Madison Bumgarner is a LHP for Arizona. You may remember him pitching for San Francisco in that wild-card playoff game in 2014, when he stuck the Pirates’ bats up their backsides.
Bumgarner did the same to Atlanta yesterday, pitching a no-hitter.
Except almost as soon as the game was over, MLB ruled it wasn’t really a no-hitter. The game was half of a doubleheader, and so went seven innings. (The Braves got just one hit in the other game. It may have been the most pathetic one-day display of “offense” in MLB history.)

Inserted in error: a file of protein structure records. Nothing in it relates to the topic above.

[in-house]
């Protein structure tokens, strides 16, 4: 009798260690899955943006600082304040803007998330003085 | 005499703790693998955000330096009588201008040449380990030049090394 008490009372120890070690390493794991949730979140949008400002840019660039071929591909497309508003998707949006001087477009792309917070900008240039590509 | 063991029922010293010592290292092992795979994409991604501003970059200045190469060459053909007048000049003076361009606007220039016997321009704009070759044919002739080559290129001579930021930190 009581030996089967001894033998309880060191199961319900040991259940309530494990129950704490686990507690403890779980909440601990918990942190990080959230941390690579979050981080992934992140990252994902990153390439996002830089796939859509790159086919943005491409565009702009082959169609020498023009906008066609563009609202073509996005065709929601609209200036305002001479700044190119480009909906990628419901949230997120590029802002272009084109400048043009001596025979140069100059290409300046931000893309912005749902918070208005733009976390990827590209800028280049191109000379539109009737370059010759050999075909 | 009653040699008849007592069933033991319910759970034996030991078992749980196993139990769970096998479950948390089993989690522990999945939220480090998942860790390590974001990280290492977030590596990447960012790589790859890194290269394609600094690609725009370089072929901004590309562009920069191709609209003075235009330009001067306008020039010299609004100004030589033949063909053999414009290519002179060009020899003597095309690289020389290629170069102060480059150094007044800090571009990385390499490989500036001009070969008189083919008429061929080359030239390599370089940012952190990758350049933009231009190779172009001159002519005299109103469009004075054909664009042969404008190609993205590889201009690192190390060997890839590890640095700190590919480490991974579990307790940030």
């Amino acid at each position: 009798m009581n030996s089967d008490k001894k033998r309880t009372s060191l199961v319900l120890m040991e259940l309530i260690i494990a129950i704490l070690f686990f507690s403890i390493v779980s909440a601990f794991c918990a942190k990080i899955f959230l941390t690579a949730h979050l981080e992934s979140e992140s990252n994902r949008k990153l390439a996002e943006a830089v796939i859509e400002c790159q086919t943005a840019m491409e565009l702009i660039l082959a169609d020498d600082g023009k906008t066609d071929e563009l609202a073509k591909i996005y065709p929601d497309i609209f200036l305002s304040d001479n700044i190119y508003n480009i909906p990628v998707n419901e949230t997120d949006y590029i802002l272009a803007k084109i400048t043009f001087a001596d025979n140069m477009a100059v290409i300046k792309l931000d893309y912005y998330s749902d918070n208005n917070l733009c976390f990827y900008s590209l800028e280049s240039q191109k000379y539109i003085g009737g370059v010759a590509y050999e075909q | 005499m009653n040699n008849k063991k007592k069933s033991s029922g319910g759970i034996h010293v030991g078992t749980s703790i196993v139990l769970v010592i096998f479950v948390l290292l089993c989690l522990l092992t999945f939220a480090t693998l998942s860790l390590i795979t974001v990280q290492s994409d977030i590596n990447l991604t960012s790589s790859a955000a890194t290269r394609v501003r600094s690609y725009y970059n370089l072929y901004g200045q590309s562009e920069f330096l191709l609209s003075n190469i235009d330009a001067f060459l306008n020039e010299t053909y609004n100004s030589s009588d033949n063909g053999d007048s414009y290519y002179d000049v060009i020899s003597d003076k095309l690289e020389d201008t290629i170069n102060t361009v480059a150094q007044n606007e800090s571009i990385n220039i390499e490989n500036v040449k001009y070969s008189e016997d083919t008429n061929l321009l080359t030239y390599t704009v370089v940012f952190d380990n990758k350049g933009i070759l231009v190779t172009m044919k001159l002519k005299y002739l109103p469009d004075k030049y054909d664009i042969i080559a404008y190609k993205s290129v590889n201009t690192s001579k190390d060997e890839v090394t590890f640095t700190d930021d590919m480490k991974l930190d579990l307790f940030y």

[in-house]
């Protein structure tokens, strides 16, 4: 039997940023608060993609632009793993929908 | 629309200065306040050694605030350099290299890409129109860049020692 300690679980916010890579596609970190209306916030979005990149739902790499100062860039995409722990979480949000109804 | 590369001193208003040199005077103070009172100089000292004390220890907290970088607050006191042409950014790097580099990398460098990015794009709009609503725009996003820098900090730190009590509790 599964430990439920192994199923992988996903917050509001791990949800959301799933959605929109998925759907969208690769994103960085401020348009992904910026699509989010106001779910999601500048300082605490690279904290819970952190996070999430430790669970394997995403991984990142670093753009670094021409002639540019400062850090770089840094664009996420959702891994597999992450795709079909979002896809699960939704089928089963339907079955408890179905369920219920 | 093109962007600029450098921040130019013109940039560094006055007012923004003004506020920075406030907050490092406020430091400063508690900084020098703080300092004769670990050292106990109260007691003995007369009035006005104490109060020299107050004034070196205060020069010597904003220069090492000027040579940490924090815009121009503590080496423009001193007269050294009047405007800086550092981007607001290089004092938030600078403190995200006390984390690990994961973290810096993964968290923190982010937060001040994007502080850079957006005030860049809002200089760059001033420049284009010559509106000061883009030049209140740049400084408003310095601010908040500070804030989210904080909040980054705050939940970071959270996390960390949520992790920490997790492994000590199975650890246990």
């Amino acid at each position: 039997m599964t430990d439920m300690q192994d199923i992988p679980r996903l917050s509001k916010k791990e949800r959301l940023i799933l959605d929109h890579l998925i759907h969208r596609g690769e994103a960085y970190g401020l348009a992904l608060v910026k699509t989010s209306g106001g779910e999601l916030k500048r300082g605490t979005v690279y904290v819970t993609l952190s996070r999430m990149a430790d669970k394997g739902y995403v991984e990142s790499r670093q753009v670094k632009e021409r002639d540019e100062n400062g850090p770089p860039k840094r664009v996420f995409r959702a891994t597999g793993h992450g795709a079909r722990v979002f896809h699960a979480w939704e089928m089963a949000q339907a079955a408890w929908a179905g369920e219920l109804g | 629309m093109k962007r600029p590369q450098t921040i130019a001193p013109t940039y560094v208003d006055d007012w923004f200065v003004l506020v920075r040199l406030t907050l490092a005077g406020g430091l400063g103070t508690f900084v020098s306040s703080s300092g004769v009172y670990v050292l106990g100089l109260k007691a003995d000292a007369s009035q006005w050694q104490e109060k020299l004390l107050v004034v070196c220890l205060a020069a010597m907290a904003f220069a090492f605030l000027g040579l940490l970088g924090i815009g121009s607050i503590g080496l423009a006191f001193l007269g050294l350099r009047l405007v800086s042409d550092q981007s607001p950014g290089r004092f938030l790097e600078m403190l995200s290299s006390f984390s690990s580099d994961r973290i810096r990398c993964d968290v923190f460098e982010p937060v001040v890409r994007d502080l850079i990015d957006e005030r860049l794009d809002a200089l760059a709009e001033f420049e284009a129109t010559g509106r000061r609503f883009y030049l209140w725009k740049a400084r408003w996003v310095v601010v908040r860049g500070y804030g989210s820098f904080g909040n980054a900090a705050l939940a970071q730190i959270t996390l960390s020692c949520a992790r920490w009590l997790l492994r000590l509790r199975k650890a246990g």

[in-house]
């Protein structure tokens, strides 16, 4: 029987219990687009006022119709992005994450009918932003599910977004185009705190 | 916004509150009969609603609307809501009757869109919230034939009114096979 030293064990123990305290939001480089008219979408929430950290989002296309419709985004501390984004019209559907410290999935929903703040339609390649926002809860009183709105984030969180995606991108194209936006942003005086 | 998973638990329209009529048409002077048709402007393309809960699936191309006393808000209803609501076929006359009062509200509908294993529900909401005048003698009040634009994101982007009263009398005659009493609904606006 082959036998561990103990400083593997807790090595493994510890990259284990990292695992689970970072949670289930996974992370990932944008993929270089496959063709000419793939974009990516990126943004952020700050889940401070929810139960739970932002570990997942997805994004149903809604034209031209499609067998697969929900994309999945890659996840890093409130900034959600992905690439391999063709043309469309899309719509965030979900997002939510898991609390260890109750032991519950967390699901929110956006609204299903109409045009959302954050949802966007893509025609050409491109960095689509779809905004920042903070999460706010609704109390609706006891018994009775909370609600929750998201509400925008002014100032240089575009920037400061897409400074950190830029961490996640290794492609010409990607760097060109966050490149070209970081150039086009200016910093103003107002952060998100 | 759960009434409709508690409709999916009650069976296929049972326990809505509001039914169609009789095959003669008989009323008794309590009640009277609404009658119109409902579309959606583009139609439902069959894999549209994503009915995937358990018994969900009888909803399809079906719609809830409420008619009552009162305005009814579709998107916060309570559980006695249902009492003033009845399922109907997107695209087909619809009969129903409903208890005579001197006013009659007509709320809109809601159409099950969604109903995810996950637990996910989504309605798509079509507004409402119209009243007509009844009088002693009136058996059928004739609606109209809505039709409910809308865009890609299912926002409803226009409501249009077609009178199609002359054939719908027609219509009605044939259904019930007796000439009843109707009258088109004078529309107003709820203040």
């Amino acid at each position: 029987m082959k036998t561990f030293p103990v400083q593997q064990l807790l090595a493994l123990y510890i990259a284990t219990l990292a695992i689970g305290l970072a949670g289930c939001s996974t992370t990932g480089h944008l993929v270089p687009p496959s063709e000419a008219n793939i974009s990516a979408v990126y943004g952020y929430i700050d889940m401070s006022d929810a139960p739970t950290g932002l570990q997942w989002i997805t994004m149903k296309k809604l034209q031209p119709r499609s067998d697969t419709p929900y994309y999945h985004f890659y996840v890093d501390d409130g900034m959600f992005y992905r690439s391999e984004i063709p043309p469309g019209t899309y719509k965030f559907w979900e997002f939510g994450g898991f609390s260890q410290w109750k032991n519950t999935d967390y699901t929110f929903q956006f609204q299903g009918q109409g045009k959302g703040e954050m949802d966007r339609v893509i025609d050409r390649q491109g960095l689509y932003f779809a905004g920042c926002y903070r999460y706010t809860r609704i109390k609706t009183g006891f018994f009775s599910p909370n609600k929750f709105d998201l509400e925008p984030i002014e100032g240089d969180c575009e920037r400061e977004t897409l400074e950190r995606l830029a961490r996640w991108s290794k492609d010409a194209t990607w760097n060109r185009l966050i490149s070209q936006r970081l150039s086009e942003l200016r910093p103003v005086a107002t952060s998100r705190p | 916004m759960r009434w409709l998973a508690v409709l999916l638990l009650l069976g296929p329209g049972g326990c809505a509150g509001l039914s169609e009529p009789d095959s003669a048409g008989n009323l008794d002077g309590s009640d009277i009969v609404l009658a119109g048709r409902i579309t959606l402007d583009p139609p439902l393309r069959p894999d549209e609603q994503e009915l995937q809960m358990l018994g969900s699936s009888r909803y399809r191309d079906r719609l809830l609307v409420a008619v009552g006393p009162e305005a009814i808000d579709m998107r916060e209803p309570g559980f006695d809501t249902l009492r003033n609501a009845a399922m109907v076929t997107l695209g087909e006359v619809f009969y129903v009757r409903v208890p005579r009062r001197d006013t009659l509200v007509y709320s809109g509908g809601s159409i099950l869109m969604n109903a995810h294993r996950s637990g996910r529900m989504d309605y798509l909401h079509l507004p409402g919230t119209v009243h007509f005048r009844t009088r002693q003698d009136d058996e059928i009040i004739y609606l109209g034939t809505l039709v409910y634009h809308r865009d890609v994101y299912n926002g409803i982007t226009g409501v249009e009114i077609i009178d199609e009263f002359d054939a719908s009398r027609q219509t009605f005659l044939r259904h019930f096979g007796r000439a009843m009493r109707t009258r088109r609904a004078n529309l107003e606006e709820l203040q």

MLB says no-hitters must go nine innings.
I disagree. Bumgarner pitched as many innings as were scheduled. If it’s not an “official” game, why do the stats count? Why does the result count? (The 2020 MLB season was 60 games. Does that mean Los Angeles didn’t really win the World Series?)
More insanely, why did MLB choose to invalidate a great moment? Cui bono?
MLB is its own worst enemy. MLB has fouled its own record book and its Hall of Fame. MLB defecates on what it should embrace, including Bumgarner’s no-hitter. It won’t fix what it should, especially games being too long. (I’d make all the games seven innings.)
What good comes from MLB declaring that Bumgarner’s performance isn’t a no-hitter?
Baseball constantly uses its perceived purity to jump up its own rectum.
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